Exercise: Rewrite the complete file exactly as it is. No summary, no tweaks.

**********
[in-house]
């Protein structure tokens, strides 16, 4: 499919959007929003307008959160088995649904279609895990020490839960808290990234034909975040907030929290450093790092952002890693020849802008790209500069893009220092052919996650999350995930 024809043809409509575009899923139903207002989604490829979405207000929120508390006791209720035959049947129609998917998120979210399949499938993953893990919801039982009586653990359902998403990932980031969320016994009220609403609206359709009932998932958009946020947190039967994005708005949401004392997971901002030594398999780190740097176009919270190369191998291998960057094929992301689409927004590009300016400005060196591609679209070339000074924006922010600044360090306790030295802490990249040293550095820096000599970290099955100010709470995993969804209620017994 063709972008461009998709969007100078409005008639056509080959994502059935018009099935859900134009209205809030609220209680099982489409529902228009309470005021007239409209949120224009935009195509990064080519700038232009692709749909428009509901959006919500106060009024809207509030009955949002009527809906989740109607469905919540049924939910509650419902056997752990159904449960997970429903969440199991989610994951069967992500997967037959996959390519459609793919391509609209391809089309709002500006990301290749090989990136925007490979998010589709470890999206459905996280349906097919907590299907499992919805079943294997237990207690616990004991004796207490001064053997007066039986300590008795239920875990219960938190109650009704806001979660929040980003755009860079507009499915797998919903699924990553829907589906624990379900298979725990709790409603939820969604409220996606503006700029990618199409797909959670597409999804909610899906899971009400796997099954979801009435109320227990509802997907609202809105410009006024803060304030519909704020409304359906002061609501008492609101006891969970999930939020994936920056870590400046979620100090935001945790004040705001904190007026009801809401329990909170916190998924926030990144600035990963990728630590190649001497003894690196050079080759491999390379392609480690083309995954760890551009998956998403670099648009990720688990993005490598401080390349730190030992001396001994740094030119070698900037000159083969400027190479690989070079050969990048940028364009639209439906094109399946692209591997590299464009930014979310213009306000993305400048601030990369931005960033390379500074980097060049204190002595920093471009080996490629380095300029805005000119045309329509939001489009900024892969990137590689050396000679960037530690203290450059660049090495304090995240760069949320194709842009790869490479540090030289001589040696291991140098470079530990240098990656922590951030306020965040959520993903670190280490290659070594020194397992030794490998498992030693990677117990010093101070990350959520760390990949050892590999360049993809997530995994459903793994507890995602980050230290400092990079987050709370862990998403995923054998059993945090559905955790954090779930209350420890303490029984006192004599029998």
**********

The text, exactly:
[in-house]
């Protein structure tokens, strides 16, 4: 499919959007929003307008959160088995649904279609895990020490839960808290990234034909975040907030929290450093790092952002890693020849802008790209500069893009220092052919996650999350995930 024809043809409509575009899923139903207002989604490829979405207000929120508390006791209720035959049947129609998917998120979210399949499938993953893990919801039982009586653990359902998403990932980031969320016994009220609403609206359709009932998932958009946020947190039967994005708005949401004392997971901002030594398999780190740097176009919270190369191998291998960057094929992301689409927004590009300016400005060196591609679209070339000074924006922010600044360090306790030295802490990249040293550095820096000599970290099955100010709470995993969804209620017994 063709972008461009998709969007100078409005008639056509080959994502059935018009099935859900134009209205809030609220209680099982489409529902228009309470005021007239409209949120224009935009195509990064080519700038232009692709749909428009509901959006919500106060009024809207509030009955949002009527809906989740109607469905919540049924939910509650419902056997752990159904449960997970429903969440199991989610994951069967992500997967037959996959390519459609793919391509609209391809089309709002500006990301290749090989990136925007490979998010589709470890999206459905996280349906097919907590299907499992919805079943294997237990207690616990004991004796207490001064053997007066039986300590008795239920875990219960938190109650009704806001979660929040980003755009860079507009499915797998919903699924990553829907589906624990379900298979725990709790409603939820969604409220996606503006700029990618199409797909959670597409999804909610899906899971009400796997099954979801009435109320227990509802997907609202809105410009006024803060304030519909704020409304359906002061609501008492609101006891969970999930939020994936920056870590400046979620100090935001945790004040705001904190007026009801809401329990909170916190998924926030990144600035990963990728630590190649001497003894690196050079080759491999390379392609480690083309995954760890551009998956998403670099648009990720688990993005490598401080390349730190030992001396001994740094030119070698900037000159083969400027190479690989070079050969990048940028364009639209439906094109399946692209591997590299464009930014979310213009306000993305400048601030990369931005960033390379500074980097060049204190002595920093471009080996490629380095300029805005000119045309329509939001489009900024892969990137590689050396000679960037530690203290450059660049090495304090995240760069949320194709842009790869490479540090030289001589040696291991140098470079530990240098990656922590951030306020965040959520993903670190280490290659070594020194397992030794490998498992030693990677117990010093101070990350959520760390990949050892590999360049993809997530995994459903793994507890995602980050230290400092990079987050709370862990998403995923054998059993945090559905955790954090779930209350420890303490029984006192004599029998």